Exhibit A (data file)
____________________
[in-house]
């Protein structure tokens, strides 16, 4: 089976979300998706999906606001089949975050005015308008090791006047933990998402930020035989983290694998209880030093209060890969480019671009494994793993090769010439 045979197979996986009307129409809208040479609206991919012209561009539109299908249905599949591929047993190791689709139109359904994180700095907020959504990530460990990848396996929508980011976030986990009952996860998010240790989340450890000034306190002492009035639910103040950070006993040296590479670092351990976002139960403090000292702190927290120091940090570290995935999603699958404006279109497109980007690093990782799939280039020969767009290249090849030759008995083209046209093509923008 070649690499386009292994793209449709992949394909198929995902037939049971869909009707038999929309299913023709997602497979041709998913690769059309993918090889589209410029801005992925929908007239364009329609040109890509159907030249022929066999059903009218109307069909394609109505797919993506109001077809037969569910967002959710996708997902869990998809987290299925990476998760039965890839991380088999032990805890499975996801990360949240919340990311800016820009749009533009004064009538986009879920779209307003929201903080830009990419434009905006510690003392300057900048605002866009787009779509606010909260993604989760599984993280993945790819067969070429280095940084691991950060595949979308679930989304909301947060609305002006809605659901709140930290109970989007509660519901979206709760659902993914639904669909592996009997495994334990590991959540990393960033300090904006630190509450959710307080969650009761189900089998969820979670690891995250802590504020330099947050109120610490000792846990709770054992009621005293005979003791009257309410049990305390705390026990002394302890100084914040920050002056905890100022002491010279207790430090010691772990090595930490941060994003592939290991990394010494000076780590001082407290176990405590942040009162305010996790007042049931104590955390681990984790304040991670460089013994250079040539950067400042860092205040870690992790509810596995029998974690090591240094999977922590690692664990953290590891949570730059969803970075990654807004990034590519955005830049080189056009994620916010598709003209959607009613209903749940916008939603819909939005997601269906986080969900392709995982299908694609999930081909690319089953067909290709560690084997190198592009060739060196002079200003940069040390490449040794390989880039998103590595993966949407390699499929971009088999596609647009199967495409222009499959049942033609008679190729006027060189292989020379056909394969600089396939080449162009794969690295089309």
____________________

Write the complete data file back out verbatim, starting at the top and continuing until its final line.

[in-house]
């Protein structure tokens, strides 16, 4: 089976979300998706999906606001089949975050005015308008090791006047933990998402930020035989983290694998209880030093209060890969480019671009494994793993090769010439 045979197979996986009307129409809208040479609206991919012209561009539109299908249905599949591929047993190791689709139109359904994180700095907020959504990530460990990848396996929508980011976030986990009952996860998010240790989340450890000034306190002492009035639910103040950070006993040296590479670092351990976002139960403090000292702190927290120091940090570290995935999603699958404006279109497109980007690093990782799939280039020969767009290249090849030759008995083209046209093509923008 070649690499386009292994793209449709992949394909198929995902037939049971869909009707038999929309299913023709997602497979041709998913690769059309993918090889589209410029801005992925929908007239364009329609040109890509159907030249022929066999059903009218109307069909394609109505797919993506109001077809037969569910967002959710996708997902869990998809987290299925990476998760039965890839991380088999032990805890499975996801990360949240919340990311800016820009749009533009004064009538986009879920779209307003929201903080830009990419434009905006510690003392300057900048605002866009787009779509606010909260993604989760599984993280993945790819067969070429280095940084691991950060595949979308679930989304909301947060609305002006809605659901709140930290109970989007509660519901979206709760659902993914639904669909592996009997495994334990590991959540990393960033300090904006630190509450959710307080969650009761189900089998969820979670690891995250802590504020330099947050109120610490000792846990709770054992009621005293005979003791009257309410049990305390705390026990002394302890100084914040920050002056905890100022002491010279207790430090010691772990090595930490941060994003592939290991990394010494000076780590001082407290176990405590942040009162305010996790007042049931104590955390681990984790304040991670460089013994250079040539950067400042860092205040870690992790509810596995029998974690090591240094999977922590690692664990953290590891949570730059969803970075990654807004990034590519955005830049080189056009994620916010598709003209959607009613209903749940916008939603819909939005997601269906986080969900392709995982299908694609999930081909690319089953067909290709560690084997190198592009060739060196002079200003940069040390490449040794390989880039998103590595993966949407390699499929971009088999596609647009199967495409222009499959049942033609008679190729006027060189292989020379056909394969600089396939080449162009794969690295089309």